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Mandolin Lessons: The Christmas Song

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I have another Christmas carol for you.
The fabulous Mel Torme, Robert Wells
The Christmas Song, Chestnuts Roasting on
an Open Fire.
Worked out in the key of A for the
A little gift for you.
Hopefully, you can bring it around to the
rest of your friends and family.
So I'm gonna try
to break down this Christmas song for you
here, Chestnuts Roasting on an Open Fire.
I found the music in a couple of different
jazz fake books, and online it seems to be
the key of E-flat was the original or the
one that it appears a lot in.
Of course, if you are a singer you got to
find the key that works for you.
If you are a mandolin player, you kind of
bristle at the key of E Flat a little bit.
We are not big fans.
I'm encouraging everyone
to get comfortable with all keys.
I'm a big proponent of being able to get
in any key on the mandolin using those
closed position chords and scales.
But, if you're trying to play the chords
and the melody to a tune like this,
I found that, having the open strings
available to you is certainly helpful,
so, and I also wanted to move the melody
up to the high strings so
that I could have, a harmony below the
That was, that was kind of my main thing
was that playing in E-flat made that all,
most of your melodies down on the lower
So playing chords under that, didn't make
sense and
when you voice the chords above the
melody, you can't really hear the melody,
usually want the melody to sit on top.
So if we just look at the chords, that's a
good thing to do.
Good, good exercise before you dive into
trying the, trying to do both.
Just do each one, do the melody.
Nice tremolo, on the, quarter notes.
And non-tremolo on the eighths.
Even on some of the,
even on some of the 8th notes like bar
five I choose to not tremolo.
That, that E-sharp, don't let it fool you,
it's just an F note.
A lot of times, when I repeat a note,
that C-sharp happens three times in bar
I will hammer the third just to give it
a change of color and, and dynamic right
at that moment.
to differentiate it as a separate note,
otherwise, you end up.
Having to restart the tremolo for
each one.
Or you could choose to.
To not do it.
It just sounds a little dry.
The little hammer gives it a little wow,
like a violinist sliding in a note.
Same with bar 12, that open A.
As you come to that A,
rather than just playing it as an open A,
I slide to it on the G-string.
Now you have two As at bar 13.
I might chose to slide into the first one,
and play the second one as an open A.
Again, just for a color change, so that
each A doesn't sound exactly the same.
Now be very careful on these triplets, bar
6 and bar 14.
So that's, if your beat is here.
One, two, one and two.
You play bah, bah, bah, bah.
So in the course of two beats, you're
trying to fit three notes.
I mean luckily this is a tune that we all
know and have heard so much that I,
I don't think that a situation like that
is gonna be hard for most people.
But when you read it, get used to that
sort of physical feeling.
Whatever the words are.
Again set bar 17 at high G, I love to
slide into that.
The same with this E in 18, and I get the
double E.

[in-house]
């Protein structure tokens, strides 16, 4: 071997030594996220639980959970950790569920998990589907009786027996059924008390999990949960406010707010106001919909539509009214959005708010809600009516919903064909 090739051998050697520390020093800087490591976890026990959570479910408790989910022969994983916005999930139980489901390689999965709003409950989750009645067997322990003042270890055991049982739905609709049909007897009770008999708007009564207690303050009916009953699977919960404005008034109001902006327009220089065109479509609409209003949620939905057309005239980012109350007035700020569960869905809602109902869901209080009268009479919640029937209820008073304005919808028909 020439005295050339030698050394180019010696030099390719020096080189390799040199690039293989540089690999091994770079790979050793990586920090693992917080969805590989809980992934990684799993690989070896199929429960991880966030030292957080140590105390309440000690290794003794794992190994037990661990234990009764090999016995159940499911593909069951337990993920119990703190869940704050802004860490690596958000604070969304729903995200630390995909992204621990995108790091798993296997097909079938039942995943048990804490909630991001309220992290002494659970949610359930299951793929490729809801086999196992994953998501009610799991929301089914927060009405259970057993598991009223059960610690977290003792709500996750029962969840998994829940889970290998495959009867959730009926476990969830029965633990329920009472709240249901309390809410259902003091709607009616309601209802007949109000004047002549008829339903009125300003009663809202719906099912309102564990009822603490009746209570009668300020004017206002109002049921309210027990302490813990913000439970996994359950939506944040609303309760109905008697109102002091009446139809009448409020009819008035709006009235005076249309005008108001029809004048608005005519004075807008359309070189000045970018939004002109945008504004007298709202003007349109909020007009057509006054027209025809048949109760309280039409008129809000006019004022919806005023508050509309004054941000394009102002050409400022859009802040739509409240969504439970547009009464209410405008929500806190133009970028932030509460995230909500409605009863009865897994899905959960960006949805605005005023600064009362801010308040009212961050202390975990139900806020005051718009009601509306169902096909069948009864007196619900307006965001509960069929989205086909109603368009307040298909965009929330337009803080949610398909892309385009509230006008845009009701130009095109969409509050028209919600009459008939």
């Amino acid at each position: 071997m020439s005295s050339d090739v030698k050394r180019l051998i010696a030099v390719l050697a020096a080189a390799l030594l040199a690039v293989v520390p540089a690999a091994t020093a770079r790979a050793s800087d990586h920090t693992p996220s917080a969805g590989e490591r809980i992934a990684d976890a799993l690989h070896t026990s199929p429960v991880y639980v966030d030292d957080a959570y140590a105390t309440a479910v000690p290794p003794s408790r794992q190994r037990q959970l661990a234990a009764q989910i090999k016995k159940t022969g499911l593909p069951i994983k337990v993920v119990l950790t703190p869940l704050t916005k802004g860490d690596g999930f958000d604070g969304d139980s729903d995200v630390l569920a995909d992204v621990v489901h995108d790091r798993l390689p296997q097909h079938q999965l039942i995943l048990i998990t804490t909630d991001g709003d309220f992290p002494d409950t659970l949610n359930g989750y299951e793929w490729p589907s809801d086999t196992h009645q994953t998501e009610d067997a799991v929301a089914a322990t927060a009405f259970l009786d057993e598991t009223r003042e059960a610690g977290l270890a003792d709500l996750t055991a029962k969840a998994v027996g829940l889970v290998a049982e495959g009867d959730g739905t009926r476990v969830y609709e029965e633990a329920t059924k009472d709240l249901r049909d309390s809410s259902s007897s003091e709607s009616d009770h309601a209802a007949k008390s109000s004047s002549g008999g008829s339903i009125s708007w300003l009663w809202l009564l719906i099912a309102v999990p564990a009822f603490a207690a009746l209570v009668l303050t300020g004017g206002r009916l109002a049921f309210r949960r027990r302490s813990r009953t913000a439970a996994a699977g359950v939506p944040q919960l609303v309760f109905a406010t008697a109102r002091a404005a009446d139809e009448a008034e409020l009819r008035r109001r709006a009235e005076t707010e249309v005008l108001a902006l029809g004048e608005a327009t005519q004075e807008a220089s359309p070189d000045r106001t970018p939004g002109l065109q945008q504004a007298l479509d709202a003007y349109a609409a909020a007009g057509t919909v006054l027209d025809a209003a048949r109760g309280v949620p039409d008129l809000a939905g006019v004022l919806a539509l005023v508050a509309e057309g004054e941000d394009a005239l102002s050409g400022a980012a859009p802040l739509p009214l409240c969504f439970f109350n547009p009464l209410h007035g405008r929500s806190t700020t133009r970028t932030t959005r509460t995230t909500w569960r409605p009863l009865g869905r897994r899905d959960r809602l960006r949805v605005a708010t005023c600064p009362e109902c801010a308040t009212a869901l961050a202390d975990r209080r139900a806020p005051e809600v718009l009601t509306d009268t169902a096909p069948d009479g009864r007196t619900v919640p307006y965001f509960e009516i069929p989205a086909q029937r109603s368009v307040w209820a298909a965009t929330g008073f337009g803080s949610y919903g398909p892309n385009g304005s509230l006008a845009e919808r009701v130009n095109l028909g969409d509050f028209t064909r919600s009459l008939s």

Now that's not written like that.
I'm doubling each note, just for fun, just
to make it colorful and
interesting, bar 19.
On that, E-D-E at the end of, of, of 19.
I did a little pull off.
Off of an F-Sharp.
Again, just for change.
Sliding into the D at bar 22.
And your beat is here, how to deal with
all these weird triplets.
There's an eighth note triplet followed by
a quarter note triplet, bar 23.
Singing it the way it,
you remember the words is the best
if you were to, if you were to divide the
bar in half,
the division would come after the sec, the
first triplet.
So you got two eighth notes.
you're sighing over the the, the, the
downbeat, beat two.
So you got beat one is.
If you were to take away the tie,
it would sound like.
But with the tie.
Then the next half of the bar,
consists of two beats, where the B7 chord
That long, the second triplet, it's a
quarter note triplet.
Notice they don't have the line connecting
That is, three notes equal two, same as we
did in bar 6 and bar 14.
It's that feeling.
So you get.
Beat two is an eighth note triplet,
beat three is a quarter note triplet.
The whole bar again, one, two.
All this being said, it's
a heck of a lot easier to just remember
Reindeers really know how to fly.
On 27, 28, sliding in the A.
And on the last B, next to the last note
of the tune, the B note.
I do a little pull off from C-sharp,
to B and then I hit the open A in the down
So that's, some ideas to to trim below it.
Okay folks.
Can you try and give you a nice close up
version of this Christmas song here,
Chestnuts Roasting,
in an attempt to enable you to see each
voicing that I'm using as I.
Attempt to play the melody and the
The melody of course is on the upper voice
of each chord.
The A chord, I just do the simple bar that
I reach up to the high A.
The E7, two notes, I'm sorry, one note
And then the G-sharp I grab with the high
pinky, and
a bar to get the F-sharp, then off.
So the A chord simply has the C-sharp on
the top.
And I resolved with
the B-minor here keeping the C-sharp so
it's really a B-minor 9.
And I resolve to a B note that's not
really written there in the melody.
Two ways to do this.
One is open A and then fret the F-sharp.
And then bar the middle two and play the
At the C-sharp note you need to jump
through the E7.
And then.
I use the first finger to grab that B.
Gotta kinda give up the chord, the A7
After the C-sharp then the D.
Seven, four, seven, the open A.
And then simply add it back in our step
for the C-sharp, then F-sharp 6-4-0.
Two ways to play this D-minor.
One is here With the D on the bottom
7-3-2, or 1 in, or here.
Two, three, two if you can't make the
Here's the A, triplets, bar six,
C-sharp, open E, fret the F-sharp.
Here's the weird move.
E-flat minor,
you know, is this right, but